When Net Neutrality was repealed by the FCC, the outrage caused by the decision was impressive to say the least. People from all over the country vowed to fight for it with a passion and vigor that was almost unheard of, aspects of political life in America that have become commonplace since the election of Donald Trump. As with that particular hot button issue, the debate over Net Neutrality leaves little room for understanding between the two sides. It has become yet another example of how impossible it is becoming for people to get past political ideologies and see the person saying them. In the eyes of the people debating Net Neutrality, it is not even a debate. It is a life or death struggle, with them playing the plucky good guys triumphing against all odds. They view the opposing side as mortal enemies that must be defeated at all costs. It’s a world view that should be more reminiscent of Medieval Europe than 21st Century America.
There are several people in America who see this, and are frankly appalled by it. A perfect example is podcaster and political commentator Dan Carlin, who ascribes to an independent political philosophy that effectively ceased to exist in November 2016. He was forced in late 2017 to admit to his fans and listeners that he cannot continue his political podcast for the foreseeable future, due to his inability to operate in a black and white political world without even the option of a middle ground.
The main point is this: both sides of the Net Neutrality debate is so concerned with fighting, that they have no interest in negotiating. No one wants to really understand the other side; they only want to destroy them. For people who have studied human history, it is not necessarily surprising to see. What is surprising is how history is cruelly repeating herself and people are going along with it like lemmings at a cliff. The secret to ‘winning’ the Net Neutrality debate is through understanding and compromise, two of the things that the United States of America was built on. And without these basic precepts, both sides on the Net Neutrality issue will suffer a horrendous loss, regardless of who actually wins in the end.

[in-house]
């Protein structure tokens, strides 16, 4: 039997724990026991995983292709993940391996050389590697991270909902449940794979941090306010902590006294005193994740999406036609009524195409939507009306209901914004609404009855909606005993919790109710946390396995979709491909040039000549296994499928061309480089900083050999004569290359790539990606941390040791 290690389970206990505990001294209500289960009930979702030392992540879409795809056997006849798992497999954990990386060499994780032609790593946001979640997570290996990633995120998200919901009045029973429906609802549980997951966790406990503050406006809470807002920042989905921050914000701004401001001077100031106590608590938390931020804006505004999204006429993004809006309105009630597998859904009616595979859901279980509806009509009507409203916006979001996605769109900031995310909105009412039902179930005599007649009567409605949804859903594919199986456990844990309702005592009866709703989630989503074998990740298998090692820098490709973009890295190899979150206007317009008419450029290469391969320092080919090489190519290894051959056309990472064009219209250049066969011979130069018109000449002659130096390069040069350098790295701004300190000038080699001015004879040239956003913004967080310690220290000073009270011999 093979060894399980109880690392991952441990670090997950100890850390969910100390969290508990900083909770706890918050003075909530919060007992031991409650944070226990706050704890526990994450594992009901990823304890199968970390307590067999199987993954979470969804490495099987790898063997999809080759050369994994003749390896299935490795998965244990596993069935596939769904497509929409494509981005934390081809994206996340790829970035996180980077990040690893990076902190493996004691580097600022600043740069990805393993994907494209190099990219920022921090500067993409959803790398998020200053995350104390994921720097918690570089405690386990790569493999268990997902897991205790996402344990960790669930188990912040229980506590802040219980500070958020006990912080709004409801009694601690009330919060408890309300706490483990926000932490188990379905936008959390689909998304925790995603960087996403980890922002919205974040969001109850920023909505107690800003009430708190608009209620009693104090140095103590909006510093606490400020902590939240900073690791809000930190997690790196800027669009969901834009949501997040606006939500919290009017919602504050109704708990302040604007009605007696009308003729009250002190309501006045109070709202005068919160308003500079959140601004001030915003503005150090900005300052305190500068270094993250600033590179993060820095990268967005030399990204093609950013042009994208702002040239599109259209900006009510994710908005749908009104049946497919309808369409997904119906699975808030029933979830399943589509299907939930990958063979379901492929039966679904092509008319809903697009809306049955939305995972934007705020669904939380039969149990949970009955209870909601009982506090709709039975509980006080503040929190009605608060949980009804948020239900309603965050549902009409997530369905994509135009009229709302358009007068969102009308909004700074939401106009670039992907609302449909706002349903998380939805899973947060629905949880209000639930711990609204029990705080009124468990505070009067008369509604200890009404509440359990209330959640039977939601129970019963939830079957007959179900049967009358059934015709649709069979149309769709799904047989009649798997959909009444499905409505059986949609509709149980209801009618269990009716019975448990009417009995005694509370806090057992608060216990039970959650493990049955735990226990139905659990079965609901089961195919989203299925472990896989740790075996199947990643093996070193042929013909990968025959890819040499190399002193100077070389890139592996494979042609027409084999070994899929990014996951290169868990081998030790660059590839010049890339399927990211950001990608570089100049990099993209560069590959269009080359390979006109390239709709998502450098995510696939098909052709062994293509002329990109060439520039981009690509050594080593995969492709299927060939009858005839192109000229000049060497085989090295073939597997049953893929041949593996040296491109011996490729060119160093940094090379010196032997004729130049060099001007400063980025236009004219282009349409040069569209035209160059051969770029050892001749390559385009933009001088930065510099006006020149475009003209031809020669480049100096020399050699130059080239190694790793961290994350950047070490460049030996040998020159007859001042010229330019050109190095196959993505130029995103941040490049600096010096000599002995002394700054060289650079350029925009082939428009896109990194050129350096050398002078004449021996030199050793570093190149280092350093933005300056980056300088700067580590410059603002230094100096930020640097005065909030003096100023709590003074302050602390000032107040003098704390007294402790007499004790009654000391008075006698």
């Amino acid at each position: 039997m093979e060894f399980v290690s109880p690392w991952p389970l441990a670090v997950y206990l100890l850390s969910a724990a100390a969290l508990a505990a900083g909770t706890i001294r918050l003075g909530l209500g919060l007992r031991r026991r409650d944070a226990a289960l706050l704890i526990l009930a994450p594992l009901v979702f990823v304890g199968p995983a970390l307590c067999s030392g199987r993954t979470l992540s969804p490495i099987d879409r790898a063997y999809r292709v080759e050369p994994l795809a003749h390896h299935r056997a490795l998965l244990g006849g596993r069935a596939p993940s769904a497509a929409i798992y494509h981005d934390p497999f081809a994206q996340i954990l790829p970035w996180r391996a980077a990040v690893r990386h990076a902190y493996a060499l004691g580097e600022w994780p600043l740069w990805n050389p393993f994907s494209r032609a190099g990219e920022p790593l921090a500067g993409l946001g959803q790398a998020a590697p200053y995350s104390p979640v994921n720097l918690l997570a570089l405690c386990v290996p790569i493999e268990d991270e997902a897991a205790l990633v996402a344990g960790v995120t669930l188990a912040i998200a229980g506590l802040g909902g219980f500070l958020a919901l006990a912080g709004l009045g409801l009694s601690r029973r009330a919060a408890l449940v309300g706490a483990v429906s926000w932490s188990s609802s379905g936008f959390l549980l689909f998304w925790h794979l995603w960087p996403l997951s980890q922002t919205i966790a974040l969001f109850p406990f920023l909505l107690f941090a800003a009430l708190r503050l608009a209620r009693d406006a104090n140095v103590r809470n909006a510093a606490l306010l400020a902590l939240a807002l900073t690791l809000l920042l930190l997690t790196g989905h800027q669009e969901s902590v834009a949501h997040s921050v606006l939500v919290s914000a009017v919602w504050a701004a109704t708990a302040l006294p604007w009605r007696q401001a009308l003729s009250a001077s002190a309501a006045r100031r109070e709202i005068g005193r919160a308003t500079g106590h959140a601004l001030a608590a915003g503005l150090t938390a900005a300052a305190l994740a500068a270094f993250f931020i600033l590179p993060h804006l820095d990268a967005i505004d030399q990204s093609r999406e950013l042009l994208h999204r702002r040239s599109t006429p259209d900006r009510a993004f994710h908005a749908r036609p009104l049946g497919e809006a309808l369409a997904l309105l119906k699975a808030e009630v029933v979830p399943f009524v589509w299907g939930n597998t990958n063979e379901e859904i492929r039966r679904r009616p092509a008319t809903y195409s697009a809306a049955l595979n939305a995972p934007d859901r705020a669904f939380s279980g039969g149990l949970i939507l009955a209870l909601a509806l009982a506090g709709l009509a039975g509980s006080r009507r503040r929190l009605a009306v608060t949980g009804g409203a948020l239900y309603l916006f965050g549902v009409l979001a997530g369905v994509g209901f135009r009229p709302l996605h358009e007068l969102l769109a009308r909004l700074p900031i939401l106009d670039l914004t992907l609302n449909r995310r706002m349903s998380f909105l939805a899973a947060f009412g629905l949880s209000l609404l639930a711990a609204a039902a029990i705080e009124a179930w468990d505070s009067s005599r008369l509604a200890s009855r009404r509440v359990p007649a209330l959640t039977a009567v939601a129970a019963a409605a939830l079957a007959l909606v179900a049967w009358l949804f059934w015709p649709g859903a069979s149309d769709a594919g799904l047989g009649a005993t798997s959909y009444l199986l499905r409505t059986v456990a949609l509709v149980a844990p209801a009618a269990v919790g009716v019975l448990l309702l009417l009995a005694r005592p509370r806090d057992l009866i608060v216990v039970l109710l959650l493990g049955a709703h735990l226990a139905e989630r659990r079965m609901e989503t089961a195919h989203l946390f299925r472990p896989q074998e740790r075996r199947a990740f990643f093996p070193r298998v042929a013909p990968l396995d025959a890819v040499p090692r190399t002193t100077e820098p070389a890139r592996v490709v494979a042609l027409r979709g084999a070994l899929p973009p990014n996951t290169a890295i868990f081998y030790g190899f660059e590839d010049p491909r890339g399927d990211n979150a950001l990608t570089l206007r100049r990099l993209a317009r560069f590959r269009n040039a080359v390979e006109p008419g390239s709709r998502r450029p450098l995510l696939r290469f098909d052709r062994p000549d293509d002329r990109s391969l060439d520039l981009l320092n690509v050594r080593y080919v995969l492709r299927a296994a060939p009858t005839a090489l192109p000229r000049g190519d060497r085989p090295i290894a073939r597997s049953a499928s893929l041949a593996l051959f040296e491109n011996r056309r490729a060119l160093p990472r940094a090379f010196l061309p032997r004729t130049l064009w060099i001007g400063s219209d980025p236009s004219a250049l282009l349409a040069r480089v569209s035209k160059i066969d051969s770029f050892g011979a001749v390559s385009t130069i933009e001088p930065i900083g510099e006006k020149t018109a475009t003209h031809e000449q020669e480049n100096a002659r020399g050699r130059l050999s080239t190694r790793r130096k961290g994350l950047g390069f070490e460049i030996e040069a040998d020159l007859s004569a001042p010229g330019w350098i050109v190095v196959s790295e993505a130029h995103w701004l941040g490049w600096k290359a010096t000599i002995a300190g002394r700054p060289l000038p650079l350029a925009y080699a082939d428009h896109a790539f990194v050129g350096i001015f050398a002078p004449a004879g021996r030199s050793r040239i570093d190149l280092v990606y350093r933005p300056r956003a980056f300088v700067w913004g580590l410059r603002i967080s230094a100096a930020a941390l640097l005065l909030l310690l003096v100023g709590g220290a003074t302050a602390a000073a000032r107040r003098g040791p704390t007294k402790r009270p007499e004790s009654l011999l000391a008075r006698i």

The first aspect of this is understanding. From a common sense perspective, understanding the views of the opposing side actually makes it easier to challenge those views. More importantly, it also humanizes the opposing side and puts the debate into a more appropriate line of thinking. The only people who should be acting as if they are in a life or death situation are people who actually are in a life or death situation. Whichever side loses the Net Neutrality issue will not be wiped out in some sort of bloody power play. Looking at Net Neutrality this way should make the people debating it infinitely calmer. The people who support Net Neutrality believe that without it, big business service providers like Verizon and Comcast will take over the internet and scam people with high-speed internet packages and subscription fees just to be able to enjoy Facebook or Netflix. This is a legitimate fear, one based in history.
Anyone who knows the story of American industry after the Civil War can see a parallel in this side of the Net Neutrality debate. When people see Verizon and Comcast in a world without government regulation of the internet, they see the spiritual successors to old industrial companies like Standard Oil and Carnegie Steel, which operated in a world where government did not regulate industry. The result was inhospitable working conditions, unethical business practices, and the ridiculous success of a handful of individuals at the expense of millions of people. Obviously, this is a parallel, not an exact recurring of events, but the point is still clear. Supporters of Net Neutrality fear big business when it is left unchecked, and they have every right to fear it. It is not necessarily true to say that they are closet communists looking for a society made completely equal.